Trinity Laban Conservatoire of Music and Dance has announced that music by female composers will make up at least 50% of its concert programmes in the 2018-19 academic year. The conservatoire is also launching an online database of female composers to ensure students have access to their music.
Trinity Laban’s performance programme consists of over 60 concerts and operas given by its 12 large-scale student ensembles. The project has been titled ‘Venus Blazing’ after a piece by Deirdre Gribbin, a composer on staff at the conservatoire, and was launched on 8 March by MP Harriet Harman.
“It is widely recognised that music created by women – whatever the genre – is heard much less often than music created by men,” commented Dr Sophie Fuller, leader of Trinity Laban’s master’s programmes and co-organiser of Venus Blazing. “In past centuries, it was difficult for women to find a meaningful musical education or get equal access to performance opportunities, but there have always been those who leapt over any obstacles placed in their way.
“We at Trinity Laban want our students and their audiences to hear their often powerful work. It is our duty to celebrate women’s music, not just for one year, but to provide the structures, support and encouragement to ensure that this is a lasting legacy for all future musicians and music lovers.”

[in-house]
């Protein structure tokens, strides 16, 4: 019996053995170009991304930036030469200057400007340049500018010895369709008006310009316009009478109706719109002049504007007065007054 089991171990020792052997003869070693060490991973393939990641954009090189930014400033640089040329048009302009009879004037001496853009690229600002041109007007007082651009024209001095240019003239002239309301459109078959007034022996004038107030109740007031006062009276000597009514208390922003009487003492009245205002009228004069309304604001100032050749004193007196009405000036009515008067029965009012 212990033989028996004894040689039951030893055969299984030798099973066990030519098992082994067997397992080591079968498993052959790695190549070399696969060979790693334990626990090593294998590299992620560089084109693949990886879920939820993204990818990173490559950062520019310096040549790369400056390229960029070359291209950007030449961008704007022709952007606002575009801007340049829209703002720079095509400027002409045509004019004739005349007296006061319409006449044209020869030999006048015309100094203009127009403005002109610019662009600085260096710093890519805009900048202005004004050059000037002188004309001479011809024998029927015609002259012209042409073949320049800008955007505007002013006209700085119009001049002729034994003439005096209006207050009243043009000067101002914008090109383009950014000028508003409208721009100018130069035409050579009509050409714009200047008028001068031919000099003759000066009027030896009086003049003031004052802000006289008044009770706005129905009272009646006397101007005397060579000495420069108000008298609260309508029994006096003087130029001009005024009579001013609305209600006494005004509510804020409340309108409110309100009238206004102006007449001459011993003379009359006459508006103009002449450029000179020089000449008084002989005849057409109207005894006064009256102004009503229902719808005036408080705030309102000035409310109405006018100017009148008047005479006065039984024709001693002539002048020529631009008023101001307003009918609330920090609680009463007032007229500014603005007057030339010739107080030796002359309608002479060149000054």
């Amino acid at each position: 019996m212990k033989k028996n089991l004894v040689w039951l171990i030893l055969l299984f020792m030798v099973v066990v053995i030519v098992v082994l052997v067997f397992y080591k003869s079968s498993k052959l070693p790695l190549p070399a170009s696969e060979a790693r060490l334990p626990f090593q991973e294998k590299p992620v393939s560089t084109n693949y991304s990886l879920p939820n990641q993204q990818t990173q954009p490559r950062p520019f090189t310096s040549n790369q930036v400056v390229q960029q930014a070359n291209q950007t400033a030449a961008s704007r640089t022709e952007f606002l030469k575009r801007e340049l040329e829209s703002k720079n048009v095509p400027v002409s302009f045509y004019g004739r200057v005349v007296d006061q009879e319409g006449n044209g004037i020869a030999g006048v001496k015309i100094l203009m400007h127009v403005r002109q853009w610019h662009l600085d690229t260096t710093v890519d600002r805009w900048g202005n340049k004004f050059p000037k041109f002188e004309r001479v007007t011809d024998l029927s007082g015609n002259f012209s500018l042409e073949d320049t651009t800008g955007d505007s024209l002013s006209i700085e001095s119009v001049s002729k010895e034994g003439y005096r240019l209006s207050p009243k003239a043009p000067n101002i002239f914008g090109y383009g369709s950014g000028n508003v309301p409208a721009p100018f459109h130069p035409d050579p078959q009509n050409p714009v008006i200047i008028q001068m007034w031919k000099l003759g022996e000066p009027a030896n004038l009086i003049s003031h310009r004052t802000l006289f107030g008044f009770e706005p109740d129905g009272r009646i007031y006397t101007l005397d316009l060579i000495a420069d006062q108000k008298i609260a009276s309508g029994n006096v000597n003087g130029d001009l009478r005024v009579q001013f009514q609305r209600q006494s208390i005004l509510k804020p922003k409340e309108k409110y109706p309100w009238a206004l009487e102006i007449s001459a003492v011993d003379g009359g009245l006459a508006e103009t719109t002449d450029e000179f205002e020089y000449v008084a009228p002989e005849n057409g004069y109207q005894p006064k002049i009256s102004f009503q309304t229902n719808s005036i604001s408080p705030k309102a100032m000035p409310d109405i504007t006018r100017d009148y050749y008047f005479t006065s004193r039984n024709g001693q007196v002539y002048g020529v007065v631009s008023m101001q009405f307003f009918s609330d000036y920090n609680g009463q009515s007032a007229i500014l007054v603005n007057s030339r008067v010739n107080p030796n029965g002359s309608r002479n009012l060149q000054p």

Highlights include a performance of the aforementioned Venus Blazing; a new production of Thea Musgrave’s opera A Christmas Carol; symphonies by Grace Williams and Louise Farrenc performed by the Trinity Laban Symphony Orchestra; and other compositions from staff and alumni such as Soosan Lolavar and Laura Jurd. Full details and further concerts will be announced later in the year.
As for Trinity Laban’s database, it will provide access to scores by female composers that might otherwise be hard to obtain. The conservatoire will also expand its range of books, scores and recordings relating to female composers.